Craig and I woke up at 5 o'clock a.m. to shower and pack all of our things. Shortly after 6, we headed over to the house to find everyone up, dressed, and finishing up breakfast. Humberto gave the kids motion sickness medication, but Aracely refused to take the pill. Yasmin found a mariquita (ladybug) and gave it to us as a present, and we tried to explain that mariquitas aren't allowed on planes to the United States. She eventually put it down. Craig had some coffee but I didnít want to put anything other than Gatorade into my system before the long car ride. So far so good this morning, but I wanted to keep it that way.
We were very happy to learn that Juana, Rocio, and Humberto's mother would be joining us again as well. It felt like a going away party. The van arrived at 6:30, and we met Enoch the driver. We all got situated in the van and were on the road by 6:45. We had some gorgeous views of Lake Atitlan as we wound our way out of Panajachel. As the roads got more windy, Aracely got sick, but Paola handled it quite well and took care of her. Paulina handed a sleeping Eddy off to Juana, and held Aracely on her lap for the rest of the ride.
It was certainly a more enjoyable ride to Guatemala City when we were accompanied by everyone! Eddy was sitting right behind me on Juana's lap, and when he woke up we never even knew it because he was so quiet. He removed the ashtray from the back of my seat and held it, studying it carefully. We all laughed...he's a smart little guy with great fine motor skills! Then he started to play with the seatbelts.
As we approached Guatemala City, Paulina pointed out Volcan del Fuego in the distance, which had a plume of smoke rising from its crater. Before we knew it, we were on the outskirts of Guatamala City and we stopped at a mirador (lookout point) which ordinarily has a view of the city, but today clouds impeded the view. We got back into the car and continued to La Aurora Zoo, arriving at 9:30.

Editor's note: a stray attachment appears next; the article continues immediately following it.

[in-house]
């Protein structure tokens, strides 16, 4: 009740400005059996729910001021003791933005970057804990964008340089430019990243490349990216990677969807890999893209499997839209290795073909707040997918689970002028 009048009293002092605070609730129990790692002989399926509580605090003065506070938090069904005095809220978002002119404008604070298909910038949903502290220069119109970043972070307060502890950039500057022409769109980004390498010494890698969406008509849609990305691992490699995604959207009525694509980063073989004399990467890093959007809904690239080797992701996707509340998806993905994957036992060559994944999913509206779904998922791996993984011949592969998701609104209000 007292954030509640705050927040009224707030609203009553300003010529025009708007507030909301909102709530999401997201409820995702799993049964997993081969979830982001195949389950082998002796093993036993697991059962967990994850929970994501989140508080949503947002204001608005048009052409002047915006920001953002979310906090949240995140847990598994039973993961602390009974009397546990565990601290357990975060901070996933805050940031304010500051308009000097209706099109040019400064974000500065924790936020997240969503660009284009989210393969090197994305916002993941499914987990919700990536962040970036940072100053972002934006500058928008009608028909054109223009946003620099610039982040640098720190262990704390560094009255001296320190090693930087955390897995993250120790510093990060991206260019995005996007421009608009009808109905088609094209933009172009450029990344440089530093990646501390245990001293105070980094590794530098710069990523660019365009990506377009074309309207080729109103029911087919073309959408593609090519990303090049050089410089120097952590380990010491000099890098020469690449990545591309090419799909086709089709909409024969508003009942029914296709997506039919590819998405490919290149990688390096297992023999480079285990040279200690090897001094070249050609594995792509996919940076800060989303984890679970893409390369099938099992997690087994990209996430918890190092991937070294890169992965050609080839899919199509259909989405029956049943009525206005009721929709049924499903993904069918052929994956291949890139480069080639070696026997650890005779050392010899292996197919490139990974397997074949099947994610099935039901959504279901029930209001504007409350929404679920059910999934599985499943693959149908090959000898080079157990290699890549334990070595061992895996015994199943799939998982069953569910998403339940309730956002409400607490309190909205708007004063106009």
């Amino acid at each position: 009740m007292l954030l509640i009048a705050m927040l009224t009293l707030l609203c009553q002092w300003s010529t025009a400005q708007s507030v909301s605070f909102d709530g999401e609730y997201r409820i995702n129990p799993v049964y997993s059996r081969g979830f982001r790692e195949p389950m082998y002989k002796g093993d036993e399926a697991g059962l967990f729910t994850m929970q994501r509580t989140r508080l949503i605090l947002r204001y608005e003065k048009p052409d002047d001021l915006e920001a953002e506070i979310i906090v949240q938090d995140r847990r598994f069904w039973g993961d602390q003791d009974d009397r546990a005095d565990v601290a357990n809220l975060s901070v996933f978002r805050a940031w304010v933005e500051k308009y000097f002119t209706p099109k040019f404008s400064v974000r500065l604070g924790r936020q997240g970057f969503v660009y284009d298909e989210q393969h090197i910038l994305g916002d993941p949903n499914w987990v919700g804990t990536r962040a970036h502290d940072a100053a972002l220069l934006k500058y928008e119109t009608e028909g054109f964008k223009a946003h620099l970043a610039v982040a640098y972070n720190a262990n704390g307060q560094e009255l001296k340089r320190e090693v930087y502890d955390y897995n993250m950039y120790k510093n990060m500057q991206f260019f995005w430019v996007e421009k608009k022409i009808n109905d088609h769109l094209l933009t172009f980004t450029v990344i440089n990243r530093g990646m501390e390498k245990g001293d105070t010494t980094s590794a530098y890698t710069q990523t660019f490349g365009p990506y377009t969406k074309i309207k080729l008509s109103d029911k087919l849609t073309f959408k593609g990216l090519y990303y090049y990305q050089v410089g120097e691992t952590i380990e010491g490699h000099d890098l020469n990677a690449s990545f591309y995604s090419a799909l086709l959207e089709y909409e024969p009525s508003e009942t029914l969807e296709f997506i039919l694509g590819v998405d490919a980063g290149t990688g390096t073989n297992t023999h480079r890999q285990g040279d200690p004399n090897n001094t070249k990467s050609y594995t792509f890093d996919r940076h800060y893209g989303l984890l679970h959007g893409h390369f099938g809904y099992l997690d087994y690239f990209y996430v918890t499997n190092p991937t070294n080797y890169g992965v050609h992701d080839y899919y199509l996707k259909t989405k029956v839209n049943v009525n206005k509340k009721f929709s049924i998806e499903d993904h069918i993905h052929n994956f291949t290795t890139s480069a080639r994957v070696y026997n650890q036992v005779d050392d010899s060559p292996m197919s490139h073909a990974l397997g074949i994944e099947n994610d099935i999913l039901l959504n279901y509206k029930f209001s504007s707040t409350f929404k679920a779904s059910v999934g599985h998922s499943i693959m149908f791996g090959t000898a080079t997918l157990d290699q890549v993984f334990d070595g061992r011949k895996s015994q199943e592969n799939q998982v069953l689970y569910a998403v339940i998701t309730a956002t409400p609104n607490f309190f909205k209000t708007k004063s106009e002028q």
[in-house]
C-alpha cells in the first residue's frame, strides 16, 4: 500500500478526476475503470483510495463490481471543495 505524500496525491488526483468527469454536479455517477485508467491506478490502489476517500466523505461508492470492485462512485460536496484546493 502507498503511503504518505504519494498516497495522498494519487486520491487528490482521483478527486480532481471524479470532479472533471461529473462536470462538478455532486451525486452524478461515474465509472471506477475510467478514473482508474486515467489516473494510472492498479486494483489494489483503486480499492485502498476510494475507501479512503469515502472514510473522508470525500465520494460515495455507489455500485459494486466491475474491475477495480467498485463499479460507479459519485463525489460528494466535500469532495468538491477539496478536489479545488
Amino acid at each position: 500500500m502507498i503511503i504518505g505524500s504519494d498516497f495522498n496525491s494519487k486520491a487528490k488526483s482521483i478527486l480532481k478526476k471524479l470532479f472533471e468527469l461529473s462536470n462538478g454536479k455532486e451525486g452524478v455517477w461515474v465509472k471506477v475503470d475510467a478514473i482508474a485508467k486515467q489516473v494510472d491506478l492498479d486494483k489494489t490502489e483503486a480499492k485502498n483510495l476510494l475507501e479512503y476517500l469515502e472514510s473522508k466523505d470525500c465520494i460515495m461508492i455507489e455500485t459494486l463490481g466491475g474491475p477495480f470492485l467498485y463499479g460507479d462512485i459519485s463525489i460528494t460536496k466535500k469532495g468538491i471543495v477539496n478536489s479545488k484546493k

While Humberto purchased the tickets, Aracely was bouncing up and down with excitement. She could not contain herself. This outing was originally supposed to have taken place on the Tuesday that we arrived, but our late plane and rainy weather had forced a postponement. The zoo was very clean and well-maintained, and the habitats were modern and as close as possible to the natural habitat of the animals. At the entrance, there was a large amphitheater, and a place where you could pay to have a photo taken. We noticed that the zoo rents out digital cameras - what a great idea in this day and age of digital photography. Rent a camera, burn the photos to a CD, and voila! We all used the restrooms first thing and then reconvened.
We knew we only had an hour before Craig and I would have to take our leave, so I snapped photos like a madwoman as we walked around the zoo. Paola was taking photos with Humberto's camera. Eddy was wide awake and enjoyed looking at everything. The girls didn't seem to know what to do next and they hurried from one exhibit to the next. Paulina had packed them some snack mix, and they munched on it as we wandered around.
The first exhibit was an African habitat which housed zebras and giraffes. The two giraffes were inside a very tall building with a thatched roof. It was dark inside and you could only vaguely see them through the doors. Across from this exhibit was a meerkat colony surrounded by plexiglass so that you could see them from all angles. The girls happily watched them as one dug a hole while another sought higher ground in sentinel stance.